This past June, I was invited to observe the oral certification examination being administered by the American Board of Ophthalmology to more than 300 ophthalmologists. The experience gave me a deeper appreciation for what physicians have to do in order to become board certified. And, as a public (non-physician) member of the American Board of Medical Specialties, I feel better equipped to discuss issues related to physician certification.
I learned that the path to certification in ophthalmology is similar to the process used by several other specialty boards: a computerbased qualification examination followed by the oral certification exam.
The oral certification examination lasted three hours. Examinees were assigned to panels of six, along with six examiners and a panel leader. Over three hours examinees rotated through six stations, each covering a different area of ophthalmology (glaucoma, neuroophthalmology, pediatrics, and so forth), and each with a different examiner. Following the session, examiners and the panel leader met to discuss the physicians that they had just examined. The certification decision is based on input from these panels.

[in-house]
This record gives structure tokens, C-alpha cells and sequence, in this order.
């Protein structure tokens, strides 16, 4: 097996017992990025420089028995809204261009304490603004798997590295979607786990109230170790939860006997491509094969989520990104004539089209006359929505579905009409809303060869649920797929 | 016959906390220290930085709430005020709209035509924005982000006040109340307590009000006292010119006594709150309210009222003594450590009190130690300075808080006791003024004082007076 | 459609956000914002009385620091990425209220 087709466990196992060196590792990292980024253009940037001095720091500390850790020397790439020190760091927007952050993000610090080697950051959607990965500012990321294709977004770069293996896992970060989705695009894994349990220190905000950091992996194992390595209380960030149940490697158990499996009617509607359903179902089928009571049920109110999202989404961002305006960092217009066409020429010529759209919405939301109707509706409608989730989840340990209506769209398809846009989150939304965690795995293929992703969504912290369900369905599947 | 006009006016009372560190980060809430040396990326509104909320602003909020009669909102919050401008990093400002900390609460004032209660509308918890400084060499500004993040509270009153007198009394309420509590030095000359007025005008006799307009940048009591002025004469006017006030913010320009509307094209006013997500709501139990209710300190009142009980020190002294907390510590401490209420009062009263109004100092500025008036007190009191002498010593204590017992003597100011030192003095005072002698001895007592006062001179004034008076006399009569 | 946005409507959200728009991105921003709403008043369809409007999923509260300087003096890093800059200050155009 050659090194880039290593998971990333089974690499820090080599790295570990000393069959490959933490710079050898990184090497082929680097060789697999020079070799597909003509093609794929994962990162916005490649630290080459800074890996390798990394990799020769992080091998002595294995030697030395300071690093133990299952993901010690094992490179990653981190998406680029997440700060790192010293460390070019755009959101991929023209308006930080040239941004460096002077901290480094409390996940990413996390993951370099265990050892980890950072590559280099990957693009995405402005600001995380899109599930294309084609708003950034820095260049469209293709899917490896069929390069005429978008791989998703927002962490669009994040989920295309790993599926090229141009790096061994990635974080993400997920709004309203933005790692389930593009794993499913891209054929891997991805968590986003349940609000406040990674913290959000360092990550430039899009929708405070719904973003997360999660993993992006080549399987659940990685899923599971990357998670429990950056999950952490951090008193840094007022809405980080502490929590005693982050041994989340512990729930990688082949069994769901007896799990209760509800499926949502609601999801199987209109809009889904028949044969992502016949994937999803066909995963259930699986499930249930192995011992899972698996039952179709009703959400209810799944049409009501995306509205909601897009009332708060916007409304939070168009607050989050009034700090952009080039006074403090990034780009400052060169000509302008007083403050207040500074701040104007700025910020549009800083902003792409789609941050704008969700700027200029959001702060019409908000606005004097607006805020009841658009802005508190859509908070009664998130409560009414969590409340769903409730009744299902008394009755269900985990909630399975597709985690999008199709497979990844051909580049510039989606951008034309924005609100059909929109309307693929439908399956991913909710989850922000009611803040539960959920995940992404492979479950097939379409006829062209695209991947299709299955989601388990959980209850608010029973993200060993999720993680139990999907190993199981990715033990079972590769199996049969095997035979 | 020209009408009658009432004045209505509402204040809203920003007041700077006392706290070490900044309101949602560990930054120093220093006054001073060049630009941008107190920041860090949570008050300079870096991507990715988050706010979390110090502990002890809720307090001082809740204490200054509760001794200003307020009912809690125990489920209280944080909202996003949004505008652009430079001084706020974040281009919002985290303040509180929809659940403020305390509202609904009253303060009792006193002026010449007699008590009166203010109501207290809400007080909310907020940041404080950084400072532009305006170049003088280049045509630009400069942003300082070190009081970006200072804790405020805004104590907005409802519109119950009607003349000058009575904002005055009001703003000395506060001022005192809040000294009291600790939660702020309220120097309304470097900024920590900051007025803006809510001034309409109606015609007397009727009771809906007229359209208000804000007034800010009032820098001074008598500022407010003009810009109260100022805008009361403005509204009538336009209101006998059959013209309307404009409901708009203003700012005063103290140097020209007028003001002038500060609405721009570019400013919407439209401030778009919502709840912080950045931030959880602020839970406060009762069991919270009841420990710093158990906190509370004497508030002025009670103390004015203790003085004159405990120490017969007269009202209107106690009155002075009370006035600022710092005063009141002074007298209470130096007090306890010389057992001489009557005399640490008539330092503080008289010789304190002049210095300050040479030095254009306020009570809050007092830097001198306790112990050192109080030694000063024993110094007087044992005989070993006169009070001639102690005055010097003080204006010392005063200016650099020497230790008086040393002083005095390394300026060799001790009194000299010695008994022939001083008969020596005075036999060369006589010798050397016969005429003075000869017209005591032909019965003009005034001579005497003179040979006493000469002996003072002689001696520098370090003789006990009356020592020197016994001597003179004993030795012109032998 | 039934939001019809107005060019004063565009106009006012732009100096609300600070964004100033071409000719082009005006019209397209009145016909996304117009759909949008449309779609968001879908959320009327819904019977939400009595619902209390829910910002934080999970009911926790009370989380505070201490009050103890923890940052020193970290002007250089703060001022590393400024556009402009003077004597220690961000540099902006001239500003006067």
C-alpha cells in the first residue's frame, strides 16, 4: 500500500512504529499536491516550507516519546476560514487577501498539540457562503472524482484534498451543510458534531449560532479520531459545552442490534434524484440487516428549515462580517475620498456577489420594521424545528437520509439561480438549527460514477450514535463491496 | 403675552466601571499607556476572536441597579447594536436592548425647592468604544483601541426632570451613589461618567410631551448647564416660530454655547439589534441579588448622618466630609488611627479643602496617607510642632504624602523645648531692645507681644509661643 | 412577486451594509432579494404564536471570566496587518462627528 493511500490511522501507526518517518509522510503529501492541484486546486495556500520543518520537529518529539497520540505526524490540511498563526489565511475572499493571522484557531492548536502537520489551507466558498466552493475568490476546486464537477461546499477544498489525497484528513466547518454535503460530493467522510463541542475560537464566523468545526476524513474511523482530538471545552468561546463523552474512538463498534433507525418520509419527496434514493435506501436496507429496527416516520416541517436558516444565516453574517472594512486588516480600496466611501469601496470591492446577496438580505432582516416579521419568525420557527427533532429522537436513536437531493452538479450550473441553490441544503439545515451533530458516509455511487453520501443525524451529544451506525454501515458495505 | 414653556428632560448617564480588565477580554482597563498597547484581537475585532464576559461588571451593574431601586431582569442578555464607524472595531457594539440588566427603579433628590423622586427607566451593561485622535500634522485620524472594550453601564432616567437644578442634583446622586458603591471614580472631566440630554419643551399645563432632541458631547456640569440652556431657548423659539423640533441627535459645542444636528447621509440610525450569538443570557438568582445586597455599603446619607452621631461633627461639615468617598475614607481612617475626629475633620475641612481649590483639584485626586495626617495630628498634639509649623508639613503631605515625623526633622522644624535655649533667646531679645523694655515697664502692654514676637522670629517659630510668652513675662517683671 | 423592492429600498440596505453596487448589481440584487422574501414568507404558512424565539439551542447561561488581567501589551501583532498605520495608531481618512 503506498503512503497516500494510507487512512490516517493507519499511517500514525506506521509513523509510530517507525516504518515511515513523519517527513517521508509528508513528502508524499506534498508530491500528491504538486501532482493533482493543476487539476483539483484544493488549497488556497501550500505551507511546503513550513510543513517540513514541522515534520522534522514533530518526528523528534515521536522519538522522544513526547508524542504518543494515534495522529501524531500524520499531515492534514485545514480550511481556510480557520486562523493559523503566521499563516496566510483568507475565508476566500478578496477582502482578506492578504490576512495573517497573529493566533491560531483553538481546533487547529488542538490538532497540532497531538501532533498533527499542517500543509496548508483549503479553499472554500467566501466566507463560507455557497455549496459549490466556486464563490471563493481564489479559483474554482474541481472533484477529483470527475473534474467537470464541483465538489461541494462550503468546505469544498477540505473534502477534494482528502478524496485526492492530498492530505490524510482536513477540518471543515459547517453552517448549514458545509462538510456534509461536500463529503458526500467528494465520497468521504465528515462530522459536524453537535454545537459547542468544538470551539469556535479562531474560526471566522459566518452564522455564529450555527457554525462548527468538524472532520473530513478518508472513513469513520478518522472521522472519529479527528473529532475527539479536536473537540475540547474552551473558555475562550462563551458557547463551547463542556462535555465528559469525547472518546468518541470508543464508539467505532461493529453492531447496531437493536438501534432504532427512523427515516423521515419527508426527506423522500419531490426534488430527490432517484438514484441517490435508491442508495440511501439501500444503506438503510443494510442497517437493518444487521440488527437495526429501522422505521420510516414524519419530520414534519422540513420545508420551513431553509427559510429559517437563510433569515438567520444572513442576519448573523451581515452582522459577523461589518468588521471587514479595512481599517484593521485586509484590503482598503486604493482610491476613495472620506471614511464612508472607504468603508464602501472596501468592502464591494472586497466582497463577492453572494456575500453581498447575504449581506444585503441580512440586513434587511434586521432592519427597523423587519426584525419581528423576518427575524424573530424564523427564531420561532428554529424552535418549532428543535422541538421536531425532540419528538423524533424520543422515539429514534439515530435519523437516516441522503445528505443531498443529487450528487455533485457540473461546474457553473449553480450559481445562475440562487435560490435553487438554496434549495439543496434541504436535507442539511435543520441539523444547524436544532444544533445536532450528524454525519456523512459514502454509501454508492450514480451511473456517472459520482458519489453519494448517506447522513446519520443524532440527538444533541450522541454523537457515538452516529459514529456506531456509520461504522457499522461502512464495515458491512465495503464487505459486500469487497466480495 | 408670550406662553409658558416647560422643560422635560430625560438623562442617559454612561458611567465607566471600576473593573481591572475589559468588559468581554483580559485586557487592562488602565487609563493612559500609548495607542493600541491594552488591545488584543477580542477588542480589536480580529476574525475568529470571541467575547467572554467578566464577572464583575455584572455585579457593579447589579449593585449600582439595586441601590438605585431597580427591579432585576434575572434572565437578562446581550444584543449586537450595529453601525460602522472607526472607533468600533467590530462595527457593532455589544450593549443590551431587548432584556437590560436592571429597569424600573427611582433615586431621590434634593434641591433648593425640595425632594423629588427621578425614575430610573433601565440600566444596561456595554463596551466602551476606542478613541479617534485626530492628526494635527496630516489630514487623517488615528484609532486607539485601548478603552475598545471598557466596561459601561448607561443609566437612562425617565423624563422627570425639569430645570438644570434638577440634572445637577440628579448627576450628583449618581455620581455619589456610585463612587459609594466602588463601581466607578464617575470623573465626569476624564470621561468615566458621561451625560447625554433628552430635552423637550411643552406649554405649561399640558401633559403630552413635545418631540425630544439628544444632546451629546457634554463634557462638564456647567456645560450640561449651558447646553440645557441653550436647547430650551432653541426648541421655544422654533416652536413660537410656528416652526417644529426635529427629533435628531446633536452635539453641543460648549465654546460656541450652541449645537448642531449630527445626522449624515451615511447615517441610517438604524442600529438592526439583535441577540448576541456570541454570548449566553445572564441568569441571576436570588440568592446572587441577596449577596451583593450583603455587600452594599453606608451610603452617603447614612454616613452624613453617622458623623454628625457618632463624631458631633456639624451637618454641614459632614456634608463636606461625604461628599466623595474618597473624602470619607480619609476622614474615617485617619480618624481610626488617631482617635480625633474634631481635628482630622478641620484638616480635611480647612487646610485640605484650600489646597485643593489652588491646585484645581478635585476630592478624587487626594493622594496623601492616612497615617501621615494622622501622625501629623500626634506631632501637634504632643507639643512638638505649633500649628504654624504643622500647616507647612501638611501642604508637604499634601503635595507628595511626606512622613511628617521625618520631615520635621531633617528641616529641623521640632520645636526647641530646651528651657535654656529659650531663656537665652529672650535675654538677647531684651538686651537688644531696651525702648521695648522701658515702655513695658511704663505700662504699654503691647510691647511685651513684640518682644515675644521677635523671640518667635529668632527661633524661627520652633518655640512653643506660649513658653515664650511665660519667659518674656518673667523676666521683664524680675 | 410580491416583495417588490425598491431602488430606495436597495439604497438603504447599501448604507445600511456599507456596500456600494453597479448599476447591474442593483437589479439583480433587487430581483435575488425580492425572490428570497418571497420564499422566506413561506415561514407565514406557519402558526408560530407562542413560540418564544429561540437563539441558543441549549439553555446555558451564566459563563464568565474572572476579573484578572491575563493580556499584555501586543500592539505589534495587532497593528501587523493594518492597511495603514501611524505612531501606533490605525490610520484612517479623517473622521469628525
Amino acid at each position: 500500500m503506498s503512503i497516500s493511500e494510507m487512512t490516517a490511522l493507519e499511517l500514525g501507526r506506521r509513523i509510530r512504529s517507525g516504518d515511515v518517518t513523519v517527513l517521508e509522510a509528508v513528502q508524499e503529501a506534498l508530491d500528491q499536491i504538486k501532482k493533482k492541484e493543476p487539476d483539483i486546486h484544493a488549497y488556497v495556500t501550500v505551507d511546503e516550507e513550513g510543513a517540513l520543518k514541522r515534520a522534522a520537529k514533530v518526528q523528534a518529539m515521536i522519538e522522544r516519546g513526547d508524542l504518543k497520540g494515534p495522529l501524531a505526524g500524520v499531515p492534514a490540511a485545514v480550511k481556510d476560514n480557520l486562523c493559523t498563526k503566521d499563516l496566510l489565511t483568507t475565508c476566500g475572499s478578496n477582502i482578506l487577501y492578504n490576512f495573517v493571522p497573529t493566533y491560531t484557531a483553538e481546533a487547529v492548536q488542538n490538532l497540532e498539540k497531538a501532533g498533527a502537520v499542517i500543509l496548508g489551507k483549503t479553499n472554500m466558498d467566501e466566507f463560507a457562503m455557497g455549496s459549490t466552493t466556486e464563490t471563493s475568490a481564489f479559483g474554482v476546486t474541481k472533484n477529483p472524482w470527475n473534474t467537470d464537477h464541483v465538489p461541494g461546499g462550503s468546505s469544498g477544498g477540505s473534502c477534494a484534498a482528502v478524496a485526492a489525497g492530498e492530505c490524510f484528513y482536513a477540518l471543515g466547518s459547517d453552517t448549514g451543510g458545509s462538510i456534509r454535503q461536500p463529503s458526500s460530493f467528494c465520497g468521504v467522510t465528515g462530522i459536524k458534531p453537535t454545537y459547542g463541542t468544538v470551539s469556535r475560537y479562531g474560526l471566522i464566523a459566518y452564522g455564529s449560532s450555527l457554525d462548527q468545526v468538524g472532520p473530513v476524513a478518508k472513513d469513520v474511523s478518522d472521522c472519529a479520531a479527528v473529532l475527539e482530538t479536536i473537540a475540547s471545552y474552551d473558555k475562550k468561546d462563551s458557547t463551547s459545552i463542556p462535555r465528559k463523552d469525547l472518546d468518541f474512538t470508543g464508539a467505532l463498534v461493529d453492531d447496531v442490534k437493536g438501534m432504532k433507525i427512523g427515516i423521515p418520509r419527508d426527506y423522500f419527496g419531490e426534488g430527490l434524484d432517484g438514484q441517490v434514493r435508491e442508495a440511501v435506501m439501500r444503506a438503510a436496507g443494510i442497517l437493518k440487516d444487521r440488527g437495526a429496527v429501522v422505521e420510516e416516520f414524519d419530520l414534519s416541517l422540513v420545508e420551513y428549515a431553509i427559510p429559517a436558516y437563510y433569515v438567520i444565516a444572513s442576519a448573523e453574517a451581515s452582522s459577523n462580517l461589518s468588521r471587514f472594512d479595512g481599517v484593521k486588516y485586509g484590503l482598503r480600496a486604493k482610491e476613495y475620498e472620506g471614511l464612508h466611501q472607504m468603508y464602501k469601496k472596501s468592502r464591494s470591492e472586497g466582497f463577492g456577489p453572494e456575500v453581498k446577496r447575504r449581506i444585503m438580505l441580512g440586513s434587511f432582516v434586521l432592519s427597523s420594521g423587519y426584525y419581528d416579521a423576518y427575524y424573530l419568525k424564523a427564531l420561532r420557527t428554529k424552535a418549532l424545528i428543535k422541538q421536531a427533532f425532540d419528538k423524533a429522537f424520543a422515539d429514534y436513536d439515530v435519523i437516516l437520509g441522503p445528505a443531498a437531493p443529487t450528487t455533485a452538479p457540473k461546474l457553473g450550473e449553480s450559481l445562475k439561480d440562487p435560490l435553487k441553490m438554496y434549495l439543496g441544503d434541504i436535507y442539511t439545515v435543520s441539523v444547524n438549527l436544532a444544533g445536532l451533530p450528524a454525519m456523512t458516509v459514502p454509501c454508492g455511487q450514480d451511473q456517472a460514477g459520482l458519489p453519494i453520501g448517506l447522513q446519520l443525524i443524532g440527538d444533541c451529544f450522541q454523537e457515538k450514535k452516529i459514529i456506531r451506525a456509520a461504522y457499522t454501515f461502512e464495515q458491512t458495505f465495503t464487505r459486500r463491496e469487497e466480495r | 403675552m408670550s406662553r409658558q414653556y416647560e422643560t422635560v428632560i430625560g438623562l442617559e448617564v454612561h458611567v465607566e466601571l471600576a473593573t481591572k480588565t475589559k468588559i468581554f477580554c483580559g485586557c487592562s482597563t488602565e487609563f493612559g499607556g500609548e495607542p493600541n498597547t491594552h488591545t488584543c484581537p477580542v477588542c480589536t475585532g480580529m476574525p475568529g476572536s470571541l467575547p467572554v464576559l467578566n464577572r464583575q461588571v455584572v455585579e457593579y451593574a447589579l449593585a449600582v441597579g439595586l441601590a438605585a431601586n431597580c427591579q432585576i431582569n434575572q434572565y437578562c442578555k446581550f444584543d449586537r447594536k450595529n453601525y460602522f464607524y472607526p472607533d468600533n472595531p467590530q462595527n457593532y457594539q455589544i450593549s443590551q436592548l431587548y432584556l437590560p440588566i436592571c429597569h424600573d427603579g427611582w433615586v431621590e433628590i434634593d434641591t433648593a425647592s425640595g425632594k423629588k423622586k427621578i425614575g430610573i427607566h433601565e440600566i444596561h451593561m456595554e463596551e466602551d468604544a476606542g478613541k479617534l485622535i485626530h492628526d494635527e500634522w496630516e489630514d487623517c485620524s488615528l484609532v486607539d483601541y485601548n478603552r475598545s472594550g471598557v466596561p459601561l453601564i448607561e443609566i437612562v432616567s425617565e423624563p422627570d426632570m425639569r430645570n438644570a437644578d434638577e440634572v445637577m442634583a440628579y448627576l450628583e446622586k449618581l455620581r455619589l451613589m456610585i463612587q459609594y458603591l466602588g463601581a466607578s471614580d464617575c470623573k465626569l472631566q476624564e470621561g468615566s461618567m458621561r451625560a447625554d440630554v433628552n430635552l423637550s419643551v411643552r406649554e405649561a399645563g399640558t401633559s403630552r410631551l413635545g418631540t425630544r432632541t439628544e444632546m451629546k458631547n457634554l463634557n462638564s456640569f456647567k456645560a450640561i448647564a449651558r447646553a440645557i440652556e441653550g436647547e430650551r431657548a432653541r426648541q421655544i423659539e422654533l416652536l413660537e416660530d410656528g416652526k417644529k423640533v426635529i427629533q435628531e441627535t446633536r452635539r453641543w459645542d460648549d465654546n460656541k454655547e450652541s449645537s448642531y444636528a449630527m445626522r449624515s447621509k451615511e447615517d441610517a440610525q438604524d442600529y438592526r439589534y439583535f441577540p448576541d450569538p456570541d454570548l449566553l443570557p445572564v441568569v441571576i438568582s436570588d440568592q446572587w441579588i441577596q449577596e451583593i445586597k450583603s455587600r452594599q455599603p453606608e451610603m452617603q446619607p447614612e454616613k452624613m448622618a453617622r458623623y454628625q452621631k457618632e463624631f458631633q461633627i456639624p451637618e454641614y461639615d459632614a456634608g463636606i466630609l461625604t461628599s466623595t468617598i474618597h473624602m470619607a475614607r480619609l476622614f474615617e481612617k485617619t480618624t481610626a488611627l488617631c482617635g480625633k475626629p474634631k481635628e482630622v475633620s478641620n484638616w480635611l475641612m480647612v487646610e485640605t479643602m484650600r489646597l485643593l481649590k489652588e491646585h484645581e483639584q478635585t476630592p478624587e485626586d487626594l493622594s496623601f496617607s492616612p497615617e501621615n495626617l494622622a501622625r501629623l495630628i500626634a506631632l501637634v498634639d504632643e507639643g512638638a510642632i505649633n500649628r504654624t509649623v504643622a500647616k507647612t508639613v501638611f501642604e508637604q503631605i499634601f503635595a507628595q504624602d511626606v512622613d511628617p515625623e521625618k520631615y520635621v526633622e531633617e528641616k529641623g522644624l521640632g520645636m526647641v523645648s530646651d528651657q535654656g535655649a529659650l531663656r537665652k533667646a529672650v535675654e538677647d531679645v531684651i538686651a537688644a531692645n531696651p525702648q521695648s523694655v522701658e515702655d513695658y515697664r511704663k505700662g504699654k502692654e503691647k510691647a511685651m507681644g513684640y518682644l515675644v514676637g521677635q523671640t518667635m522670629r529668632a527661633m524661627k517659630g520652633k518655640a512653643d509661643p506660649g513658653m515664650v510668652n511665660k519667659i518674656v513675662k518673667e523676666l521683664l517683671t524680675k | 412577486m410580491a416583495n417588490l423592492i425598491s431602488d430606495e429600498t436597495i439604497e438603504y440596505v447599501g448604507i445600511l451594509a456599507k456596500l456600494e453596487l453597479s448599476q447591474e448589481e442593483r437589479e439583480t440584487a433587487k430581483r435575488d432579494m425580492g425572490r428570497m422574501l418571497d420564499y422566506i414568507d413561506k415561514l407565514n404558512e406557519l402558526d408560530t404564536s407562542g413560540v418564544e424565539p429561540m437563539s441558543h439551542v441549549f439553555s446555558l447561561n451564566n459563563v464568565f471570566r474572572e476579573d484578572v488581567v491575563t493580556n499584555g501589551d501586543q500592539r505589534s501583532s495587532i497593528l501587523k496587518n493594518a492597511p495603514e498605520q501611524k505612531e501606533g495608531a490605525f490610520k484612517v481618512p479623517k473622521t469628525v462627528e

Administering the oral examination is no small undertaking, even after the patient management problems have been written, fieldtested, and formatted for the exam. It involved 150 physician examiners, some mentoring first-time examiners, as well as the panel leaders and physicians who provided orientation and training.
Dr. George Bartley, Chief Executive Officer of the American Board of Ophthalmology (ABO) as well as a practicing ophthalmologist, was my host. During one of our conversations he commented that from time to time, ABO leadership reconsiders whether or not the oral exam is worthwhile, as administering it is expensive and the costs fall to ophthalmologists who typically are not yet financially established. In light of my experience, I believe it is.
Why administer an oral exam?
An obvious reason is that it tests different things than the computer-based multiple-choice examination. The qualifying exam requires ophthalmologists to demonstrate that they have the knowledge at their disposal—sometimes called “walking around knowledge”— necessary to practice independently. The oral examination requires ophthalmologists to exercise judgement in applying that knowledge to a variety of patients and conditions.